@Seana- I'm with you. The ropes course was a valuable experiment for me. While I've always understood that I tended towards safety, security, and "knowns," testing these ideas enabled me to view it from another perspective. It challenged my assumptions that "this is the way I am." And it helped me see an opening that I can step outside of that "safe" box. It doesn't mean I have to keep leaping off high platforms. There are other, quieter ways that I can experiment.

I love how you're going to "chew on this idea" and lean into the "excited" versus "anxious" mindset. I look forward to hearing more.

October 1, 2019 | Registered CommenterLinda Samuels

I recently joined a choir - something I haven't done in over 30 years. This came about after recently starting a list of potential activities, not unlike you. But I never thought to organize them as you did, and I think that's brilliant. Considering that I haven't done anything on my list since July (joining a choir wasn't even on the list, but when I saw the notice, I knew it was for me), it might be worth grouping them as you suggest so it's not just a bunch of random ideas. Thank you so much!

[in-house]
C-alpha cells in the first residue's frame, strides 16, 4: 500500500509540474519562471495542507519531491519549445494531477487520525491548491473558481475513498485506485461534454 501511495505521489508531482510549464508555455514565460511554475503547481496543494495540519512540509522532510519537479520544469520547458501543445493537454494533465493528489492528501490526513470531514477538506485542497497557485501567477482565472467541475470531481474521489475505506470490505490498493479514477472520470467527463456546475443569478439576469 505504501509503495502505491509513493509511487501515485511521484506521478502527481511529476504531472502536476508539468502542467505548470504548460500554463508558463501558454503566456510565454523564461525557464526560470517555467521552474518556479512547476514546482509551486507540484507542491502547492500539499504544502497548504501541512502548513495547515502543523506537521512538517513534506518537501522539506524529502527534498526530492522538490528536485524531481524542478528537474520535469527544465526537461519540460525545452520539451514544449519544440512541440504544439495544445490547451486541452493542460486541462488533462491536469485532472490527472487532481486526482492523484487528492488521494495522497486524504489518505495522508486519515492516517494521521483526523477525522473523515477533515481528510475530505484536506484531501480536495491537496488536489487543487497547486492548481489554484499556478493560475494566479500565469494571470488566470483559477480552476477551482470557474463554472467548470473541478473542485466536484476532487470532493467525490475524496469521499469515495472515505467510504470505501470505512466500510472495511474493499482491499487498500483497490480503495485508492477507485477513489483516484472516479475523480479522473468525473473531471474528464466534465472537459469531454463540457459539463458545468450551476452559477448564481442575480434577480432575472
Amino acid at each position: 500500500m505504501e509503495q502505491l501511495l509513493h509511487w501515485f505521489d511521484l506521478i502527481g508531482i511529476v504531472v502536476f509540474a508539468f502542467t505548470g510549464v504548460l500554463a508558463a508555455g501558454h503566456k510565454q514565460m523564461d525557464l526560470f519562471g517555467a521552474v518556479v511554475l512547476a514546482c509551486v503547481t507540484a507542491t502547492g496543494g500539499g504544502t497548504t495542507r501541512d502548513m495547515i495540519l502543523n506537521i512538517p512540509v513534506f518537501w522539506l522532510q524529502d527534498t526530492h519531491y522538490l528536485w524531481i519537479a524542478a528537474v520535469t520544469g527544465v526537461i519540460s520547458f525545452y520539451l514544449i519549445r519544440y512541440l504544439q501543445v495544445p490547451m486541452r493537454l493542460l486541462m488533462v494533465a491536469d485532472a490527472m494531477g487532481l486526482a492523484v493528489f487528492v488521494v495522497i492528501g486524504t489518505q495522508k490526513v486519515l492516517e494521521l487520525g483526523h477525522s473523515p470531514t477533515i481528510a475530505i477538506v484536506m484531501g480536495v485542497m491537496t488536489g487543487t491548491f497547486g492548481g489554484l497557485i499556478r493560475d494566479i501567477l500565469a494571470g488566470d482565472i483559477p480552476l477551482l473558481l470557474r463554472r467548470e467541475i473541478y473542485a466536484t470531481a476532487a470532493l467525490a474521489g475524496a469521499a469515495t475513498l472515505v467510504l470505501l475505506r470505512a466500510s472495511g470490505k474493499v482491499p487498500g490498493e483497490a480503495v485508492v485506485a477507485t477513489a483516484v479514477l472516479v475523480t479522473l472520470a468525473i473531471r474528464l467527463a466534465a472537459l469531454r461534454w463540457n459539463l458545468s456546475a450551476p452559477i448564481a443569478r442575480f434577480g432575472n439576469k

October 1, 2019 | Unregistered CommenterJanet Barclay

@Janet- How exciting that you're now part of a choir. Singing, especially as a group, is so rewarding and beautiful. We have a choir at our synagogue that I love listening to, watching, and singing along with. I often notice the joy on their faces as they sing, and it reaches me on a deep emotional level. I saw how once you were on the look for activities, you decided to do something that wasn't even on your list. One of the things I've discovered is now that I'm looking, I see so many opportunities to try new things.

I'm glad you like the idea-grouping format. When I'm scheduling my week, it helps me to choose things from different categories. That gives me a wider range of experiences. I'm excited for you as you work on your "potential activities" list.

October 1, 2019 | Registered CommenterLinda Samuels